Bring Detained Kids, Elderly Inmates Home During Pandemic, Advocates Say

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Illustration by Sergio Santos via Flickr

Young people held in juvenile detention facilities should be released when possible to mitigate the spread of COVID-19, two leaders of juvenile advocacy groups said Tuesday.

“Kids don’t need to be locked up right now,” said Ricky Watson, executive director of the National Juvenile Justice Network. “They should be at home.”

Watson, along with Naomi Smoot, executive director of the Coalition for Juvenile Justice, spoke at a special webinar called to brief juvenile justice workers and advocates around the country on measures underway to alleviate the impact of the coronavirus crisis on justice-involved youth.

In a parallel effort, the Justice Action Network, a bipartisan lobby group, released a letter late Tuesday urging Senate leaders to speed passage of a bill that facilitates the release of “vulnerable” elderly inmates.

“This population—already one of the most vulnerable to COVID-19—faces far greater risks in the densely overpopulated and understaffed prison environment,” said the letter, signed by a bipartisan coalition of 43 groups.

“The human cost would be reprehensible.”

The bill, H.R. 4018, provides additional “technical” changes to the Elderly Home Detention Pilot Program, passed under the First Step Act, which transfers nonviolent federal inmates aged 60 or over to home confinement if they have served two-thirds of their sentence.

Youth at Risk

Although many states are taking steps to protect inmates in adult facilities, the youth advocates warned against ignoring the dangers to incarcerated youth, many of whom suffer from “co-morbidities” which weaken their immune systems and are therefore vulnerable to infection in crowded detention facilities, they said.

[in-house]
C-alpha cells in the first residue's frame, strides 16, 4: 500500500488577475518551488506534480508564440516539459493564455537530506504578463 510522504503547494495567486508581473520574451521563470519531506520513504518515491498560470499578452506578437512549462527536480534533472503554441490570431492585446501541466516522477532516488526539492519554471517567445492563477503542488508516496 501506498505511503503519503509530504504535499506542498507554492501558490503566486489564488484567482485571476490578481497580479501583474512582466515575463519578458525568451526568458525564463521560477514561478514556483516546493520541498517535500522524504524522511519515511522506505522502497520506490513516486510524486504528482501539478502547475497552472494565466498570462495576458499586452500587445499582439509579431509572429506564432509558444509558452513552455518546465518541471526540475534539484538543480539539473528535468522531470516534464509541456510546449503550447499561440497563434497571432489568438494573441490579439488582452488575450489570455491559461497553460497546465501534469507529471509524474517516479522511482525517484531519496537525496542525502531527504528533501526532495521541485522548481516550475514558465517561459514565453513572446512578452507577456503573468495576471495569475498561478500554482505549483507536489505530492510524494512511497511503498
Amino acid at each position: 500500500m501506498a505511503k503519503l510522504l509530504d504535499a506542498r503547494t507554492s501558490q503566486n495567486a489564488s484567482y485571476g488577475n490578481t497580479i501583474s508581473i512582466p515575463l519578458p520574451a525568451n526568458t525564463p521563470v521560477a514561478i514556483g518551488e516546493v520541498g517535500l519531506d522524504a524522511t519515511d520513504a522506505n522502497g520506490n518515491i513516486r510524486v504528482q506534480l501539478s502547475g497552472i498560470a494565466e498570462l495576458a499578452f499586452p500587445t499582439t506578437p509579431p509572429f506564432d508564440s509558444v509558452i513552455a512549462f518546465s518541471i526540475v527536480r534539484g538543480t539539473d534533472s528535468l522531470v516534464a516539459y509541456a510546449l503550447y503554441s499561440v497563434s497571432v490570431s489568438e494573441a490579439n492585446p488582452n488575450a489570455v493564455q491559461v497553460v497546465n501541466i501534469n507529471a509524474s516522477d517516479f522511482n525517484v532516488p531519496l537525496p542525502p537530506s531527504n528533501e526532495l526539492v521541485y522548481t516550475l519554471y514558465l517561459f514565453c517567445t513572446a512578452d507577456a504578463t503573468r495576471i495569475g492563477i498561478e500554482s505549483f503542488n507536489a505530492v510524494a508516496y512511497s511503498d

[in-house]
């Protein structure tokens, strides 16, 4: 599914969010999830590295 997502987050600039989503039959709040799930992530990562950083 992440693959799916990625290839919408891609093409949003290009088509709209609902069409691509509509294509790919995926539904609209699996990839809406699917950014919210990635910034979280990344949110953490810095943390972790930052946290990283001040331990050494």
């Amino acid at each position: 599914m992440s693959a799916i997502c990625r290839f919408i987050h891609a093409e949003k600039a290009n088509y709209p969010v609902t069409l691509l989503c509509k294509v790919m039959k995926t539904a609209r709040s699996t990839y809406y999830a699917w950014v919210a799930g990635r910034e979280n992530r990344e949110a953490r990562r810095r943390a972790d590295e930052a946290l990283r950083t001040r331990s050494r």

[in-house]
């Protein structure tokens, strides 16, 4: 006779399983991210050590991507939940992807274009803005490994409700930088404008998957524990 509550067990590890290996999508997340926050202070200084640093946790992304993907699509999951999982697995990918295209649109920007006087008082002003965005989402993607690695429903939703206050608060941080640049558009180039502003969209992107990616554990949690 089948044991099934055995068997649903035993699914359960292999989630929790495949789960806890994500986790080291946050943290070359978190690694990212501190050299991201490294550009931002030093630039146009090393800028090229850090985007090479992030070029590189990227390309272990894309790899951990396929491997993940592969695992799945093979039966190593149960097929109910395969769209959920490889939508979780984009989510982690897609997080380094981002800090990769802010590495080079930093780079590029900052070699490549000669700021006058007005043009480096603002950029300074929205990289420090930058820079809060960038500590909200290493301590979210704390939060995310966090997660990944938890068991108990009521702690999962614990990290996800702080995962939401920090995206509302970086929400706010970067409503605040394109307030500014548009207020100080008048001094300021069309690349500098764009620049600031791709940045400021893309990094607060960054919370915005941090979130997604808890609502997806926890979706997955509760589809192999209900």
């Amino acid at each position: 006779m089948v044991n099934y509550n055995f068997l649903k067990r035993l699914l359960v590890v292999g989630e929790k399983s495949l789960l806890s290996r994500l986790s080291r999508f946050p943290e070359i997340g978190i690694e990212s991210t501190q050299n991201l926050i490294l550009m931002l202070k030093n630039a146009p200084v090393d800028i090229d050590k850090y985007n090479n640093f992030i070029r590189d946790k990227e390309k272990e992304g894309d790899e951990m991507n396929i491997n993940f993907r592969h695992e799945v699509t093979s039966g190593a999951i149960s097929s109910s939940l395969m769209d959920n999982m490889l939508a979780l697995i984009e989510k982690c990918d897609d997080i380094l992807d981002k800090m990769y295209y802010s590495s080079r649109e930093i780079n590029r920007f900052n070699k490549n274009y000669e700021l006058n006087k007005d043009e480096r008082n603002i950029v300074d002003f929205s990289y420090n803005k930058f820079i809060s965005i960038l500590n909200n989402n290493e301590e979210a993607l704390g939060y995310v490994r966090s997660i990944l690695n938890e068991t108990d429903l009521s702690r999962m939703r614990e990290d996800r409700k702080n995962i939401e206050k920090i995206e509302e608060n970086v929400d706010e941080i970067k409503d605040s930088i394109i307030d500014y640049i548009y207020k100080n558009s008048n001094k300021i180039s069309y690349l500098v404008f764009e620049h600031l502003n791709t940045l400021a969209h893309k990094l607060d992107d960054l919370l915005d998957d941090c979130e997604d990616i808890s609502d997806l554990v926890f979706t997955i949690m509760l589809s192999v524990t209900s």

“We have to make sure kids are not left out” of the federal conversation about safeguarding incarcerated populations, said Smoot.

Despite the increasing closures of juvenile detention facilities around the country, an estimated 48,000 young people are behind bars on any given night, including 5,000 who are locked up in adult facilities. An additional 283,600 are on probation.

The advocates said releasing detained young people should be part of a series of emergency steps taken to reduce both the exposure to disease and any psychological stress caused if they are put into quarantine.

The additional measures they called for included:

        • Limiting or suspending fees charged for telephone and video services inside facilities to maximize communication between the young people and their families;
        • An expansion of e-learning capabilities inside youth facilities and more access to books and materials when online technology isn’t available;
        • Regular health checks, and testing of young people who show symptoms of coronavirus before releasing them into the community;
        • Assurance that sanitizer, hand towels and other hygienic cleansing materials are available in sufficient quantities at youth facilities.